As an indication of how dependent my studio is on Pro Tools, the single most exciting thing I saw at the Winter NAMM show was Digidesign's Music Production Toolkit. MPT is a plug-in bundle that also significantly improves the feature set of ProTools LE and M-Powered 7.1 by extending the track count from 32 mono tracks to 48 stereo tracks. The Beat Detective LE tool is also significantly improved as it now works on multiple tracks rather than with the earlier one-track limitation.

In my opinion, the increased track count alone is worth the $495 MSRP. One very key point here is the difference in how PT LE allocates tracks. Without MPT, a single stereo track counts as two tracks, leaving you 30 remaining tracks. With MPT, a stereo track counts as only one track, leaving you 47 remaining stereo or mono tracks. One of the first things I did after installing this was to make a new session with 24 mono and 24 stereo tracks to see if it would really work. It did. In theory then, if you recorded every track in stereo, you would have 96 actual tracks. In practice of course, this isn't practical. But, up to this point, I've rarely bothered to use stereo tracks in PT as the slight loss of flexibility (only one software fader) and no real advantage made it fairly pointless. But with MPT, I expect that will change. From here on in, I'll probably use stereo tracks for things like drum overheads, pianos, stereo guitars, etc.-in other words, anything that will end up stereo anyway, most likely panned hard L/R. The stereo track still has pan controls and the trim plug-in can be used to adjust gain between the two audio tracks. Worst case, should you feel you need two mono tracks, you can always split the track into mono tracks. Bottom line, track counts are greatly increased in PT LE, and in my mind, that alone makes MPT worth purchasing.

MPT also comes with some very useful plug-ins, any one of which costs almost as much if not more than the price of this entire package. Tape Op has already reviewed many of them, but here's a brief rundown. Digidesign recently acquired Trillium Lane, and for MPT buyers, that's a good thing as MPT comes with their flagship TL Space convolution reverb. In my opinion, whether you're mixing in the box or through a console, a high-end convolution reverb is an essential tool. With it, you can convincingly emulate an EMT Plate, real acoustic spaces, and a myriad of digital reverbs. Without it, you're left with grainy, mostly crappy- sounding digital reverb plug-ins. Smack is a compressor/limiter that's been on our studio computer for about two years now, and I've had most of the engineers who've used it comment very favorably on it. Noise reduction is often a part of mixing, and the DINR LE plug- in package was previously pretty pricey, but now it's part of this bundle too. I've yet to use Drum Replacer myself; nonetheless, it's on our studio computer, it's an industry standard, and it gets used quite a bit. Yep, it's included in this bundle too, along with Hybrid, a new synthesizer instrument plug-in. As the name implies, this instrument is a hybrid of analog emulation (classic waveforms and 23 filter types) and digital synths (including wavetable synthesis). Finally, there's an MP3 Option for exporting files. Purchased individually, these plug-ins would total $1780, far more than the cost of this bundle. When you account for the excellent (and free) Dynamics and EQ III plug-ins from Digidesign, Pro Tools LE with MPT is a very serious DAW platform with all the essentials covered.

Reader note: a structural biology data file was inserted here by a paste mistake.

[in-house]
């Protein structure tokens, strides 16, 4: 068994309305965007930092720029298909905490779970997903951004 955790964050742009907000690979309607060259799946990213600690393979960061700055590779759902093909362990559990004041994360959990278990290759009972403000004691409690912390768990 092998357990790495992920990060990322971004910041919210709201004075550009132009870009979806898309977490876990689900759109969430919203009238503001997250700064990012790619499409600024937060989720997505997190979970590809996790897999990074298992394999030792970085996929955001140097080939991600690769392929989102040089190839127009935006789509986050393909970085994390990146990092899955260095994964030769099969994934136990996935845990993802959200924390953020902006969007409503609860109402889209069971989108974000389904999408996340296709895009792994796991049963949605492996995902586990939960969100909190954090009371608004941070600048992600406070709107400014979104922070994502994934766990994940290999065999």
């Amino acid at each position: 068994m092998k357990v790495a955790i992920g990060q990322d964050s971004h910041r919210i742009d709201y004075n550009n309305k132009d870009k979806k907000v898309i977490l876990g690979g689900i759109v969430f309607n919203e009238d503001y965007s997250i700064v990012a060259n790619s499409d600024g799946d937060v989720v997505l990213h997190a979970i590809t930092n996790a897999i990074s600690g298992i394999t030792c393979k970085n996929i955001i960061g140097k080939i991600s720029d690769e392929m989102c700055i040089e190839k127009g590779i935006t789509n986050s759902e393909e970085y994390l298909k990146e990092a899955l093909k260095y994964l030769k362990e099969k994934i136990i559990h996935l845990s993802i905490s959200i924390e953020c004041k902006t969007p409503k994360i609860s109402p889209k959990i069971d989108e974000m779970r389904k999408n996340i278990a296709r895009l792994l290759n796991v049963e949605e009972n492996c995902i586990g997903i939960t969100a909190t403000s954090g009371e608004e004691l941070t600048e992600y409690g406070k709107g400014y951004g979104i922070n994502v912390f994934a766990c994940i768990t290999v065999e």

I hate upgrading software! I will usually put it off until I feel it's absolutely required by client demand or that the new feature set is so significant that it's worth the risk of any possible downtime from bugs or learning curves. So, I waited to upgrade to PT 7 until MPT was released. I set aside two days to do the complete upgrade and install, but it took less than two hours without any real glitches. I was concerned that upgrading the plug-ins to the new PT 7 format would be a nightmare, but it just wasn't. My older plug-ins still work with PT 7, although they don't take advantage of the newer, more CPU-efficient plug-in architecture. Most developers have free upgrades available to upgrade older plug-ins to PT 7-compatible versions. If you spend a little time downloading these in advance, your upgrade should be pretty painless. The PT 7 installer even automatically upgrades most of the Digidesign-distributed plug-ins, although this caused me one minor glitch. I had the older "legacy" Pultec bundle from Bomb Factory, which the installer deleted and upgraded. Duh, I hadn't backed it up, but I eventually found the legacy installer on Digidesign's website. Overall, PT 7.1/MPT installation was the smoothest upgrade I've ever done. The authorizations for all of the plug-ins as well as for MPT are iLok-based, which I feel is the best copy protection scheme.

We've had PT 7.1/MPT running on the studio computer for almost six weeks now, and it's been working without a hiccup. It seems very stable-maybe even more stable than PT 6.9-and it seems that CPU usage has become more efficient as promised.

I gotta hand it to Digidesign for supplying all the folks who can't or won't invest in HD rigs a much more powerful DAW. While my studio has rented a few HD rigs for some bigger budget projects, 90% of our work in the past few years has been in PT LE with a Digi 002. With Music Production Toolkit, that number might just go up to 95%. ($495 MSRP;

Tape Op is a bi-monthly magazine devoted to the art of record making.

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